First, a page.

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Tuesday, November 29, 2005
Enough Plame to go Around. Iraq at 2100

I've held back from plunging in and issuing posts on the discussion of the current state of the war in Iraq and what led us to it. The discussion has not suffered for my absence. Still I want to touch on a few things which while obvious and noted already by some I would like to reinforce.

First comparing the reactions. Despite spin in previous months that going after Joe Wilson was not cold blooded vindictiveness demonstrating either deliberate or knee jerk maliciousness; treating Murtha and others who have called for a plan of withdrawal, in the same way has given away the lie Stung over Iraq, White House takes offensive | Question this administration, they will unleash the full array of tired nasty and hoary ad hominem attacks Cheney Unleashed. Many of these are not different from those the Ku Klux Klan leveled against catholics or simply those that spoke favorably about catholics in the 1920's1, or the John Birch Society leveled against nearly everyone in their paranoid fevers in subsequent decades.

As a run of the mill citizen I contained my doubts concerning the quality (if not quantity) of threat Hussian's Iraq posed. Because naturally you figure the people in charge must know something. Up until Secretary of State Colin Powell's speech to the UN. I knew enough from the four years I spent as a navy intelligence rating, learning what aerial photographs can and can't tell you and how they tell, how the work of analysis proceeds, to see what they had. It was a moment of personal revelation. They had nothing. Moreover I knew then that they knew they had nothing. The war was being sold on false premise. The drumbeat to accept the 'regime change' war was a palpable pressure. As though someone came by and tried to convince you some recent movie was crafted brilliance, when you had seen it and knew it was a dog made by hacks. Or one of those tiresome arguments when someone becomes convinced the home team is going to go all the way, win the pennant and the series. You know from the standings they're 10 games out, give up 7 runs a game, bat 170, and can't attempt double plays without throwing the ball into the stands. They won't hear of it laying out saber metrics that demonstrabley conclude they will be in first place by mid September. The Administration preoccupation was similar they kept at it until most  gave up trying to disagree.

A dissection of what led us to this war, what operational art was deployed to get us into it is not beside the point. The point though is the war that exists today. I don't think the insurgency will prevail, but I admit I don't really know what winning is for them. The insurgency is far from monolithic, their goals are not shared. The primary immediate problem we seem to face is the roadside bomb, improvised explosive device (IED's). If you make one out of an old shaped-charge artillery shell it can take out a tank. Unlike point elements, like a fort or a fire-base, roads have a tremendous perimeter problem. You have to control the space outward from the road you are patroling equal to visual sightlines for at least rifle, RPG fire or remote detonation. The infiltration distance that can be covered between patrols (or observation instances) preferably. A twenty mile stretch of road makes you responsible for at least 44 square miles. Iraq is full of roads. Still this is a military question, a math question. It seems likely that this particular tactic can be taken away from them. Suicide car bombs form a separate problem. This is how wars against insurgencies proceed: one interaction at a time until the desire for normalacy gains over the ability to cause chaos and issue violence. Alternately you can simply declare there are no 'insurgents' Rumsfeld's War On 'Insurgents [There needs to be a good Technorati style tag for this sort of thing - Metafilter has one ].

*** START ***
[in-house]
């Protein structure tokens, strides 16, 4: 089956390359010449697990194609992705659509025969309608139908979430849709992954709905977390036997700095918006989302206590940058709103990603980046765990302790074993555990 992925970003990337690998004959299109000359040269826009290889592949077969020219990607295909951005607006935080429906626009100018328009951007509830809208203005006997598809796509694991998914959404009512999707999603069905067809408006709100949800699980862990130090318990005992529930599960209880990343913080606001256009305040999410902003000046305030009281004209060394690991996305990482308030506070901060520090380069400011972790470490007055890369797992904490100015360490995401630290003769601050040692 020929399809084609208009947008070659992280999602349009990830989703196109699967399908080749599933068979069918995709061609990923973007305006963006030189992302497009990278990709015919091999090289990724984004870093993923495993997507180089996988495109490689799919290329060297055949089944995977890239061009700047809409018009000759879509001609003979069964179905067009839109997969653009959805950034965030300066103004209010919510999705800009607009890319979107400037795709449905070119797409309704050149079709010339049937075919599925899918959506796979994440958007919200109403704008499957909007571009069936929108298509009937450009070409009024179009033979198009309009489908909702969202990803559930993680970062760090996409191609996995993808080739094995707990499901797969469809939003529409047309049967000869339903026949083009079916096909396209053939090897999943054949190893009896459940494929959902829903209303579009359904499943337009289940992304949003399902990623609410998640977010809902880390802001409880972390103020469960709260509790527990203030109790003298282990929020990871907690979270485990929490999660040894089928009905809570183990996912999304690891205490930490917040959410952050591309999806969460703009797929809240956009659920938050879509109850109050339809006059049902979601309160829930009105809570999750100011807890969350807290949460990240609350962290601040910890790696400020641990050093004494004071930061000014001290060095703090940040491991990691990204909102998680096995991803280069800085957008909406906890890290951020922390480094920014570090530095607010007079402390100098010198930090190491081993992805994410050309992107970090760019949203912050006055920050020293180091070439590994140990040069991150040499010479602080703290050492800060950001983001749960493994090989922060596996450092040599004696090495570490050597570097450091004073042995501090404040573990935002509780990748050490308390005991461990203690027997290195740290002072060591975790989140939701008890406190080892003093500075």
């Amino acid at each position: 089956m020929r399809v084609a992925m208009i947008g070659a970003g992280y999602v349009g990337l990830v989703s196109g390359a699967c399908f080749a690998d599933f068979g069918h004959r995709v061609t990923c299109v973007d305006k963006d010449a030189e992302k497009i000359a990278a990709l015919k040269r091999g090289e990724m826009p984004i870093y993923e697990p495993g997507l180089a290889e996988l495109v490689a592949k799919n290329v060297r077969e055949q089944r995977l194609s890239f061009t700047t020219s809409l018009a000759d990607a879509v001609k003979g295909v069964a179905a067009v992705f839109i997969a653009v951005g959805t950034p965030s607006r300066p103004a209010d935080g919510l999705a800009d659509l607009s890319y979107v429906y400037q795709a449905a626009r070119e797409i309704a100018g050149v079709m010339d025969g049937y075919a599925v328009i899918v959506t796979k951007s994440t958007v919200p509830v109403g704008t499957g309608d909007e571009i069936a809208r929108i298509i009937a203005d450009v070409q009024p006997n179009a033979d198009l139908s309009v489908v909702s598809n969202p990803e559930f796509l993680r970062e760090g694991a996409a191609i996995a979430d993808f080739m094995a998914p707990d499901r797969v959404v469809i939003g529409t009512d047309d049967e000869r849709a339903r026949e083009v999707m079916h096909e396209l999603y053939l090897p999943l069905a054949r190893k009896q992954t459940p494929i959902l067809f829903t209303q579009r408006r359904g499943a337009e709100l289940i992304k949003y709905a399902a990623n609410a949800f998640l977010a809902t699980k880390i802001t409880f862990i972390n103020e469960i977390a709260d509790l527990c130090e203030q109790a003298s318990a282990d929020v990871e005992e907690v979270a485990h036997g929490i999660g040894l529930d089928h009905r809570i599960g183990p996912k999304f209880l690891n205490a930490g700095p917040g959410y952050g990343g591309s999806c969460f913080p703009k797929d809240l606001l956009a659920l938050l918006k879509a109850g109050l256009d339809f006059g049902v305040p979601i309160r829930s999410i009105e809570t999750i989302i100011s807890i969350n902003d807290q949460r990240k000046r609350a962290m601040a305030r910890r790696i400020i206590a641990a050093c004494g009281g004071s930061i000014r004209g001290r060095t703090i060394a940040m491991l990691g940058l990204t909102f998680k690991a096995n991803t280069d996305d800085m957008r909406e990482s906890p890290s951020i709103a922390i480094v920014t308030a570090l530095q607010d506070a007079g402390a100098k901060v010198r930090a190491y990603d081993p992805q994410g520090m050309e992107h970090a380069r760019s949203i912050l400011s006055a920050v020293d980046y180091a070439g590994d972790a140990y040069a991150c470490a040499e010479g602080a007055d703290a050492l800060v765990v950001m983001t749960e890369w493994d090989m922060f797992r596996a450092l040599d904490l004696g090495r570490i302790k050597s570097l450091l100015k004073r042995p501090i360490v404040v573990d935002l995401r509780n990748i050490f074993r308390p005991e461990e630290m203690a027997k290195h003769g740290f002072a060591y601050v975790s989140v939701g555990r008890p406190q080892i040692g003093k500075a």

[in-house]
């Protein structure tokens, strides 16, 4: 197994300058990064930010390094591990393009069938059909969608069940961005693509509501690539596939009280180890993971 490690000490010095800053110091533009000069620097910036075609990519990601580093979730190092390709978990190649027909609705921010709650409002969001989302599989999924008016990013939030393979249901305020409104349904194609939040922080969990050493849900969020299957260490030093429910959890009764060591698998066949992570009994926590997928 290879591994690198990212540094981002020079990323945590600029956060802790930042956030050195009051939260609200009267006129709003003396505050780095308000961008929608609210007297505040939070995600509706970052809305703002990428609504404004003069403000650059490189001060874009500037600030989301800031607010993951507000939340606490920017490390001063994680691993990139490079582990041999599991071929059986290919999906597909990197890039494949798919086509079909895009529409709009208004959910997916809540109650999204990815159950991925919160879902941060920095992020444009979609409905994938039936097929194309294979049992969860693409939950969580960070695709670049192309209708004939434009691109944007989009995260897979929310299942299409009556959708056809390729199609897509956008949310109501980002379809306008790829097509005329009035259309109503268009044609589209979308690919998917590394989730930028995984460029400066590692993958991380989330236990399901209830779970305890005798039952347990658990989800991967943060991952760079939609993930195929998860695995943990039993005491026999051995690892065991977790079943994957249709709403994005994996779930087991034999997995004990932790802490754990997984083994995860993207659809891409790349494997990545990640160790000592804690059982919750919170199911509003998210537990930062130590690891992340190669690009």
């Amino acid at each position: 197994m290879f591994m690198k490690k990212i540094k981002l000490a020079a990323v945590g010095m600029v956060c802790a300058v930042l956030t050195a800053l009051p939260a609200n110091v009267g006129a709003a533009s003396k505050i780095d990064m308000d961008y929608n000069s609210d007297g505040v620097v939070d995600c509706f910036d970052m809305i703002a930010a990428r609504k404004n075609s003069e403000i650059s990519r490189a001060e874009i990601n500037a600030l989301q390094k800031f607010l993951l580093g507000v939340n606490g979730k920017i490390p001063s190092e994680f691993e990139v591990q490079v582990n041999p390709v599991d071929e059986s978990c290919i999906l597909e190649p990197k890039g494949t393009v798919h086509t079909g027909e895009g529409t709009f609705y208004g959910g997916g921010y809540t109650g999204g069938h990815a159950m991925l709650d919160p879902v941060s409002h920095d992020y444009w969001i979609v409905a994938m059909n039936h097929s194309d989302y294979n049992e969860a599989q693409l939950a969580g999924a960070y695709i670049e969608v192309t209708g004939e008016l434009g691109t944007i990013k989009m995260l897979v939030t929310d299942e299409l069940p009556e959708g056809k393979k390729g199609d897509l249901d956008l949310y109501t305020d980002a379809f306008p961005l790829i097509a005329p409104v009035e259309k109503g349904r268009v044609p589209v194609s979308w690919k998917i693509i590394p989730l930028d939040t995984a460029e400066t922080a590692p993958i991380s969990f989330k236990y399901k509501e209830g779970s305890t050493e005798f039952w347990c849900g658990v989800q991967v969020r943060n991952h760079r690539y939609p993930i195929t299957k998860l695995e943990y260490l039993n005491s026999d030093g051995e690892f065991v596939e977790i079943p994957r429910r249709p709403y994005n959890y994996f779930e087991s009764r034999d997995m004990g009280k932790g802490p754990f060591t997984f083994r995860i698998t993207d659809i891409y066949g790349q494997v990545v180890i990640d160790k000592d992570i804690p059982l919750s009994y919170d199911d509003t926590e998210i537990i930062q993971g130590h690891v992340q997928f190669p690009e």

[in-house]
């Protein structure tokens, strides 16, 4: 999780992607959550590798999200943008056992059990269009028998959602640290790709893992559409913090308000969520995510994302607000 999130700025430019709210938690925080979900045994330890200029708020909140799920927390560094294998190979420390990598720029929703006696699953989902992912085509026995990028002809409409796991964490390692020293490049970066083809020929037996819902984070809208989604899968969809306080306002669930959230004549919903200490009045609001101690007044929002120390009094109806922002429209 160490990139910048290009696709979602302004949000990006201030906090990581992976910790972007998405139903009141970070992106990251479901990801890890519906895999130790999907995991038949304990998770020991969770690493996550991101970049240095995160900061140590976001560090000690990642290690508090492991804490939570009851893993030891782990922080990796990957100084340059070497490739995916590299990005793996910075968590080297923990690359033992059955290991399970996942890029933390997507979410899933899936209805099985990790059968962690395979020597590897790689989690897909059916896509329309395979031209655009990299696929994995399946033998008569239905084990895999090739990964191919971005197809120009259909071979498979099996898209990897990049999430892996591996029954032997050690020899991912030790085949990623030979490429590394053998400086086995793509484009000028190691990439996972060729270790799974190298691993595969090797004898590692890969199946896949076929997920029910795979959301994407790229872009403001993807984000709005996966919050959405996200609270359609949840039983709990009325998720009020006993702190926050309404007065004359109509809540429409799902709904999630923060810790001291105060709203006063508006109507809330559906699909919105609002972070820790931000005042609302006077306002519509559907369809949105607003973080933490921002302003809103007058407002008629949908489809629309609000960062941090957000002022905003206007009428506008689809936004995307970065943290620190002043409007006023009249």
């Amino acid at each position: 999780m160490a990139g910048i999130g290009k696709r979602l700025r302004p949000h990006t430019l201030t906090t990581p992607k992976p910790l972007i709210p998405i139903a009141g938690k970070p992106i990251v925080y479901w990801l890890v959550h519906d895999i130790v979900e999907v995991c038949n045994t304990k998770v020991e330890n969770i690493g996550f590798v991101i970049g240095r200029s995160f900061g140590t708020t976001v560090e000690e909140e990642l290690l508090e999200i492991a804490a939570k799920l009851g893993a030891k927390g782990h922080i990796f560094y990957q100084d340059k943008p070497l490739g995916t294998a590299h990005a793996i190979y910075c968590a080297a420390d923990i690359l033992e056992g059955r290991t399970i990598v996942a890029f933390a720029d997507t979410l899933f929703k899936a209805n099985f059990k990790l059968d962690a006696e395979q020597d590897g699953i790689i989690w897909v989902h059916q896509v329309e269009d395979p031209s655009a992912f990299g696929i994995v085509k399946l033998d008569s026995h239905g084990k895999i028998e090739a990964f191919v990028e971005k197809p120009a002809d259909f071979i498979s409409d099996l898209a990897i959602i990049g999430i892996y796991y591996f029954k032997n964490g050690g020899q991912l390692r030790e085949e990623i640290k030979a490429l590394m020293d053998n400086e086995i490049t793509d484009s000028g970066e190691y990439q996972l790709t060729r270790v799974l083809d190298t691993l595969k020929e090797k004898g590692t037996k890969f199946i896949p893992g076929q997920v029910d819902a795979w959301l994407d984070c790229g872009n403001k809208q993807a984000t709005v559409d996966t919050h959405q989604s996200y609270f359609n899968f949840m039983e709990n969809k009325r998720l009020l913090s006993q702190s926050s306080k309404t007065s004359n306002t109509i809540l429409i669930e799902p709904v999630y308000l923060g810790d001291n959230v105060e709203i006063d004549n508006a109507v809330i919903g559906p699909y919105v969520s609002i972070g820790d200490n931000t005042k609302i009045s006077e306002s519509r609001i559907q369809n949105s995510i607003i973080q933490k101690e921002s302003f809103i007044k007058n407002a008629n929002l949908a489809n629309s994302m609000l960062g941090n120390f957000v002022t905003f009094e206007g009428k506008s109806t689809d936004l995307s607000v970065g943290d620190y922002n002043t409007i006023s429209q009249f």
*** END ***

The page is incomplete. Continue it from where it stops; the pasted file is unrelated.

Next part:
The time has come for decamping. There is a point where our military presence, our projection of force and desire will even in the situation it created not improves affairs, but make them worse. It is best to see that point before it occurs and arrange what our course ought to be accordingly Rumsfeld Says Iraq Troop Levels Must Be Maintained - New York Times. In Lebanon, Somalia, and Kosovo whereever this point always exists . US forces will never have the informational upper hand in this conflict. Opposed to native Iraqi government forces. We would be there 25 years before we had the beginning of an idea of their language and culture in sufficient depth to understand what was going on. We encourage insurgency by being there in large numbers. We present targets, the appearance of a crusader army, feed the fear that the west seeks to steal the natural resources of the Arab world, and control sovereignty of its people. I give little time to the argument that troop morale depends on absense of questions on policy As long as you feel used well by authorities, the vaguarities of public opinion matters little. At the same time public opinion is the soldier and sailors coal mine canary. The American people own what is being done in America's name.